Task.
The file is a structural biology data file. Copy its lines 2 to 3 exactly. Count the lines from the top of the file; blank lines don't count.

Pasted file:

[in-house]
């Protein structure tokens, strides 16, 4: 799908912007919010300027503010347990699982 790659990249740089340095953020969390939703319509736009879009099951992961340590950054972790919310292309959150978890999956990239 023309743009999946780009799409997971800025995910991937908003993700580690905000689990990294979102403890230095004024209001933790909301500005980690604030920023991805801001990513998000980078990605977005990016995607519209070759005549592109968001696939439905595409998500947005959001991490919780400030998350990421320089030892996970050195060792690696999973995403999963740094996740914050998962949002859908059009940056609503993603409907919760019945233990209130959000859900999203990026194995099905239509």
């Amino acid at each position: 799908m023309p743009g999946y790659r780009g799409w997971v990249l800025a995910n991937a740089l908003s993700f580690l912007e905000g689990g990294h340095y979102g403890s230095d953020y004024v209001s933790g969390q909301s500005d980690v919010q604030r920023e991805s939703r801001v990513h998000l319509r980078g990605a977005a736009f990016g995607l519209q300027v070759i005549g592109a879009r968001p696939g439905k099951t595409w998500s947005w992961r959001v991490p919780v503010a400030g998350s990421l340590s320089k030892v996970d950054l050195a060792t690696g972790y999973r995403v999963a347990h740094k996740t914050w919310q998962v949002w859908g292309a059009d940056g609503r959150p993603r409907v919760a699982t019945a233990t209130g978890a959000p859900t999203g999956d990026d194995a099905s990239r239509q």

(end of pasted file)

């Protein structure tokens, strides 16, 4: 799908912007919010300027503010347990699982 790659990249740089340095953020969390939703319509736009879009099951992961340590950054972790919310292309959150978890999956990239 023309743009999946780009799409997971800025995910991937908003993700580690905000689990990294979102403890230095004024209001933790909301500005980690604030920023991805801001990513998000980078990605977005990016995607519209070759005549592109968001696939439905595409998500947005959001991490919780400030998350990421320089030892996970050195060792690696999973995403999963740094996740914050998962949002859908059009940056609503993603409907919760019945233990209130959000859900999203990026194995099905239509």
């Amino acid at each position: 799908m023309p743009g999946y790659r780009g799409w997971v990249l800025a995910n991937a740089l908003s993700f580690l912007e905000g689990g990294h340095y979102g403890s230095d953020y004024v209001s933790g969390q909301s500005d980690v919010q604030r920023e991805s939703r801001v990513h998000l319509r980078g990605a977005a736009f990016g995607l519209q300027v070759i005549g592109a879009r968001p696939g439905k099951t595409w998500s947005w992961r959001v991490p919780v503010a400030g998350s990421l340590s320089k030892v996970d950054l050195a060792t690696g972790y999973r995403v999963a347990h740094k996740t914050w919310q998962v949002w859908g292309a059009d940056g609503r959150p993603r409907v919760a699982t019945a233990t209130g978890a959000p859900t999203g999956d990026d194995a099905s990239r239509q």